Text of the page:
The High Power Helicon experiment was originally designed with multiple goals in mind, primarily to satisfy the need for a plasma source that can be scaled up to high output power levels without significantly increasing the physical size of the system. Initially the helicon was used as a plasma injection source for the Mini-Magnetospheric Plasma Propulsion (M2P2) thruster. Transitioning to a thruster in its own right, we aimed to better understand the energy transfer from the helicon antenna to the plasma. The system was also intended to be a prototype thruster and source for magnetic nozzle experiments and more recently to study and improve the coupling between the helicon wave and the plasma particles downstream of the source. Recently, the lab has been experimenting with solid fuel thrusters and how they can couple into the Helicon experiment.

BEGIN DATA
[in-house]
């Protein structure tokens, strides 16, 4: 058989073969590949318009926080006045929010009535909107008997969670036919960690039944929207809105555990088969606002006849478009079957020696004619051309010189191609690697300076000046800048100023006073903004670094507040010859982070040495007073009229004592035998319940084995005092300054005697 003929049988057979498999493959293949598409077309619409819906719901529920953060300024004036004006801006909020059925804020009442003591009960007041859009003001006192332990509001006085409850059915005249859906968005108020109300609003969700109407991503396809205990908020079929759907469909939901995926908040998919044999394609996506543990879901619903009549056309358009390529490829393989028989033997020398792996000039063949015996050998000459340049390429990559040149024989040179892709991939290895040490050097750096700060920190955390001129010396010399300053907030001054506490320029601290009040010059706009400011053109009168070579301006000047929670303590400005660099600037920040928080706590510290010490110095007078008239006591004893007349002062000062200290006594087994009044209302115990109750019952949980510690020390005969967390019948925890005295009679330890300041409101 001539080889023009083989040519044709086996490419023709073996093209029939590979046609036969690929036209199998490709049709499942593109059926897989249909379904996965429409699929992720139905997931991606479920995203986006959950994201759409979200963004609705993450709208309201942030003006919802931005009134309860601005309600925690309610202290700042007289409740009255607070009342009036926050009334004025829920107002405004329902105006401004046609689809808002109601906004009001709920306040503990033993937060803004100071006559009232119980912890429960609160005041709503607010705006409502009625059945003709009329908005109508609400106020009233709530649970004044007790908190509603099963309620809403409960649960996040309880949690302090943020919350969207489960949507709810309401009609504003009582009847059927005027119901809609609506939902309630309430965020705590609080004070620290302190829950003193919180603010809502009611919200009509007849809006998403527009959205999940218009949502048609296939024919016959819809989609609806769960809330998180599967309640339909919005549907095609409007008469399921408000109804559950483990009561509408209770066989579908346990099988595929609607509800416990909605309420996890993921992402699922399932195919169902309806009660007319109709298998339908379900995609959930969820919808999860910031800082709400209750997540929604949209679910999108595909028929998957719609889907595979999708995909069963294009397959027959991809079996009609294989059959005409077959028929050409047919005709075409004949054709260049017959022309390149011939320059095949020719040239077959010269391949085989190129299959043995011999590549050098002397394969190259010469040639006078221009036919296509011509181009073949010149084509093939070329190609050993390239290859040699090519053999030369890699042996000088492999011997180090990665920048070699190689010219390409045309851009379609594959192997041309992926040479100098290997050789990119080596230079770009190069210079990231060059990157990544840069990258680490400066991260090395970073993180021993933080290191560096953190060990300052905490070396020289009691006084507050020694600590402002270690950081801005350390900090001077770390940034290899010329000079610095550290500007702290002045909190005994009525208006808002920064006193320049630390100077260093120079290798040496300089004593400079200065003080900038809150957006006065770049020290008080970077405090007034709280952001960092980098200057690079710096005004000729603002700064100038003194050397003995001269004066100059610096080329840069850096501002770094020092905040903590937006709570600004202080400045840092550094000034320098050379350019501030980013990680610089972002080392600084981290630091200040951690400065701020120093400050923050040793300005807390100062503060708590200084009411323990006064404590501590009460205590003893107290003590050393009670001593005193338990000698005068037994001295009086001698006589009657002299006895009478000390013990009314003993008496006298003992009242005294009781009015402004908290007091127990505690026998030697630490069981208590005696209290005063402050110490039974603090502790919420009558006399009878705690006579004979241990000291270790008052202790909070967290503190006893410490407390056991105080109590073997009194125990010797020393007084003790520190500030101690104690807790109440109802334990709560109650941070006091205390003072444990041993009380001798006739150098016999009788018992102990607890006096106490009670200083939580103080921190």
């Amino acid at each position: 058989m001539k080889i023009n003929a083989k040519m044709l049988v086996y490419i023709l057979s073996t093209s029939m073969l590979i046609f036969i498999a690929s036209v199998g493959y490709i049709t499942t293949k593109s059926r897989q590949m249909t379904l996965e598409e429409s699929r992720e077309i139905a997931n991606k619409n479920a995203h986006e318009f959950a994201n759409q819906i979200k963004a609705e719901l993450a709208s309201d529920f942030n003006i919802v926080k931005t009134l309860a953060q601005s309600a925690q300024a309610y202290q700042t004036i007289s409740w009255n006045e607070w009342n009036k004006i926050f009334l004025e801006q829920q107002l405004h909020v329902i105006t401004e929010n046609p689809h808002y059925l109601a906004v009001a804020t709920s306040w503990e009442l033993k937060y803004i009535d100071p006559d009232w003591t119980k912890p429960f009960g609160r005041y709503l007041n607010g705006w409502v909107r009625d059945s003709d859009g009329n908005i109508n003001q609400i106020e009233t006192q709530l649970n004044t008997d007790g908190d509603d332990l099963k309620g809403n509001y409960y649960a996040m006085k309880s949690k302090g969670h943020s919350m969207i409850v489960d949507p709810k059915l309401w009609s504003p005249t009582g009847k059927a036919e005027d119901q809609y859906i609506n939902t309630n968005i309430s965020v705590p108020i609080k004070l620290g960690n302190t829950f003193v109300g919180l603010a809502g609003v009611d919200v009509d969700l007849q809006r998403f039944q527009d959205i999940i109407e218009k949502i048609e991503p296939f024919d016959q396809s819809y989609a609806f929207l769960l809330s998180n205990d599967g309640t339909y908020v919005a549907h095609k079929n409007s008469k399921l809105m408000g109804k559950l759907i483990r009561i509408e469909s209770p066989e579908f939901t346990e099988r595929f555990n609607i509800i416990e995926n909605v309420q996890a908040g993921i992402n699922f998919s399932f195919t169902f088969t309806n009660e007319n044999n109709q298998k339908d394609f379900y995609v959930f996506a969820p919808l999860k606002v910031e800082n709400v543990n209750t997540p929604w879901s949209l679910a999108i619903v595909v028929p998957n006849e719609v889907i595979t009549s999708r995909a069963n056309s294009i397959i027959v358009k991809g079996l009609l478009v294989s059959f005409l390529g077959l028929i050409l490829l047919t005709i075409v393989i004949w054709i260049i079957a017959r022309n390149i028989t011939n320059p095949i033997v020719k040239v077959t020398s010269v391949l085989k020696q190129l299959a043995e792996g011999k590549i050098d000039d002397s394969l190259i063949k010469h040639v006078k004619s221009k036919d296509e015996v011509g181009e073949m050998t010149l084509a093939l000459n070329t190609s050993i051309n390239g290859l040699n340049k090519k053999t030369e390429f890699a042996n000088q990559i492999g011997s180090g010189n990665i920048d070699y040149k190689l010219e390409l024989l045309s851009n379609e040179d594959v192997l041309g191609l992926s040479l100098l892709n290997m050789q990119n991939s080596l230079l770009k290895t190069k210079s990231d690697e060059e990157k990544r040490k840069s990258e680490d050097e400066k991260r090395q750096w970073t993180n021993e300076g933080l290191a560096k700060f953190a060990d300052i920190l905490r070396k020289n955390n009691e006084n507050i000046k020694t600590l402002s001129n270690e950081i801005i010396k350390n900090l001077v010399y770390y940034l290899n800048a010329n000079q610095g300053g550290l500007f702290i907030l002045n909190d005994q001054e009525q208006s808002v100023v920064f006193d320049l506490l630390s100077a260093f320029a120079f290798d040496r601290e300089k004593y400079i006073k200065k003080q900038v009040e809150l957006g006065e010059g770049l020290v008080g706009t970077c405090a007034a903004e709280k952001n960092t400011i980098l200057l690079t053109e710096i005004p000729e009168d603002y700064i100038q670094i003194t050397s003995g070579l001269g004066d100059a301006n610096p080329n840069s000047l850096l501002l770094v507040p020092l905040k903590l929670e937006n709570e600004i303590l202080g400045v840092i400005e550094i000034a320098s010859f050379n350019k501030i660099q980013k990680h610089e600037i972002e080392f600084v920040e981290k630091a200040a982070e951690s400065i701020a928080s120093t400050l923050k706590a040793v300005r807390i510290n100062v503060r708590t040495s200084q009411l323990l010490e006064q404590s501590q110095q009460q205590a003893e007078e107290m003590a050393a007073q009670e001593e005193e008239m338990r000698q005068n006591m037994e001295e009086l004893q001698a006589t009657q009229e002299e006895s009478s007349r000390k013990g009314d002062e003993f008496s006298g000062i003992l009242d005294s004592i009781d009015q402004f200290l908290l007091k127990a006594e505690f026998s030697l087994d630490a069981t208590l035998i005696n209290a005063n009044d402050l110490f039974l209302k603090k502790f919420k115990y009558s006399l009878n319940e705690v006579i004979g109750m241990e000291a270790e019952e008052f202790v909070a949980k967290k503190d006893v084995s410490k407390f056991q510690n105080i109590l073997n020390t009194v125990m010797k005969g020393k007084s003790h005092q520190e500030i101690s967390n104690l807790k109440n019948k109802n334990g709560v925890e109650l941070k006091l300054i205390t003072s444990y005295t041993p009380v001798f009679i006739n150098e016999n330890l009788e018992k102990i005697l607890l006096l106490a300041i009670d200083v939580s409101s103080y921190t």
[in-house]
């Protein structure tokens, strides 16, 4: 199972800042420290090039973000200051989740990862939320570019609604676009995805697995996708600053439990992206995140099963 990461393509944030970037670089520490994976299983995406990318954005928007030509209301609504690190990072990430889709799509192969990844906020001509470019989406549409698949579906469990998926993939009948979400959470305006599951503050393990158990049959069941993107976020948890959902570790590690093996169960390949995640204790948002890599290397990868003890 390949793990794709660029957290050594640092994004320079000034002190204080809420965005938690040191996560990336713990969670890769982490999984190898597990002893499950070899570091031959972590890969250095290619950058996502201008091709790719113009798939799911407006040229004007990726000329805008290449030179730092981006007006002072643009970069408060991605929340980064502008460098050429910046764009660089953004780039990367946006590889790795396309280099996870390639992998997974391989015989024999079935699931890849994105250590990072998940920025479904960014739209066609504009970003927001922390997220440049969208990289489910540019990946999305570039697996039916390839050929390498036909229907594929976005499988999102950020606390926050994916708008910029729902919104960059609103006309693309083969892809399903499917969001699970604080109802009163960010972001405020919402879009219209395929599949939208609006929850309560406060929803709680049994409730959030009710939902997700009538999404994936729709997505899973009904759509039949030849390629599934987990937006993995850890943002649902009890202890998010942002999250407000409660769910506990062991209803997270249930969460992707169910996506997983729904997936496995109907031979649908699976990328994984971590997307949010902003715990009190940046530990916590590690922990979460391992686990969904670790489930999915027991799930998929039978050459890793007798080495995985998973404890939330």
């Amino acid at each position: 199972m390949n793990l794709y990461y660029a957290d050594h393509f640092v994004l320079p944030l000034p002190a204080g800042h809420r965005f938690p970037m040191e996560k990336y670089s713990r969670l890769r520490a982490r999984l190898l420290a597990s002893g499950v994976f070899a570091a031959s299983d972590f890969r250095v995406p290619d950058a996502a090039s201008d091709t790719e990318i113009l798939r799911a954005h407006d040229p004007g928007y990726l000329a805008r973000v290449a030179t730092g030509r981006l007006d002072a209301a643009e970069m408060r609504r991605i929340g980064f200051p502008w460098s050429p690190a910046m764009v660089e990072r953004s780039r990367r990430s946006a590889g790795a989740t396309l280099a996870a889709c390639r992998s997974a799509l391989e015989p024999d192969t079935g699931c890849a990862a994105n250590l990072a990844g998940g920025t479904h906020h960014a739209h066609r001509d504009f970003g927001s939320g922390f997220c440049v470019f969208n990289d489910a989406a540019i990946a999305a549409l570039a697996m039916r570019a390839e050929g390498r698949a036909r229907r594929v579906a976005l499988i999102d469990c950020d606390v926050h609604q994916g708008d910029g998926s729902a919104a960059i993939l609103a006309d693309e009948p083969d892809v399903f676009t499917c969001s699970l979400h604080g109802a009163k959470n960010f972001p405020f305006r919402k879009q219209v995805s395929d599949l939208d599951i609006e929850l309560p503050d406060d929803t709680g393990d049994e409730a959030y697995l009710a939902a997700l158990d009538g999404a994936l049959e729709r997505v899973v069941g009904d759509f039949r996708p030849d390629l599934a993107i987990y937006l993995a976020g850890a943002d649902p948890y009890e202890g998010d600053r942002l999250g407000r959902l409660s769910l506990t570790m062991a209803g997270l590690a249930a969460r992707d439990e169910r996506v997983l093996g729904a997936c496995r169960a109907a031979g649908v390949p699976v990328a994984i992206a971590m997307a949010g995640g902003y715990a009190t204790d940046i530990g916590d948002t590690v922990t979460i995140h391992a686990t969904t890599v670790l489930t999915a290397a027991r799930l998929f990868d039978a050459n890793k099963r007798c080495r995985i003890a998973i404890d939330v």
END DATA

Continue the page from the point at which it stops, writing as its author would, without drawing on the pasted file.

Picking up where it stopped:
The APL has extensive history with high-power electronics testing, high-vacuum environment operation, and pulsed electric propulsion thrusters. We operate out of Johnson Hall on the University of Washington campus.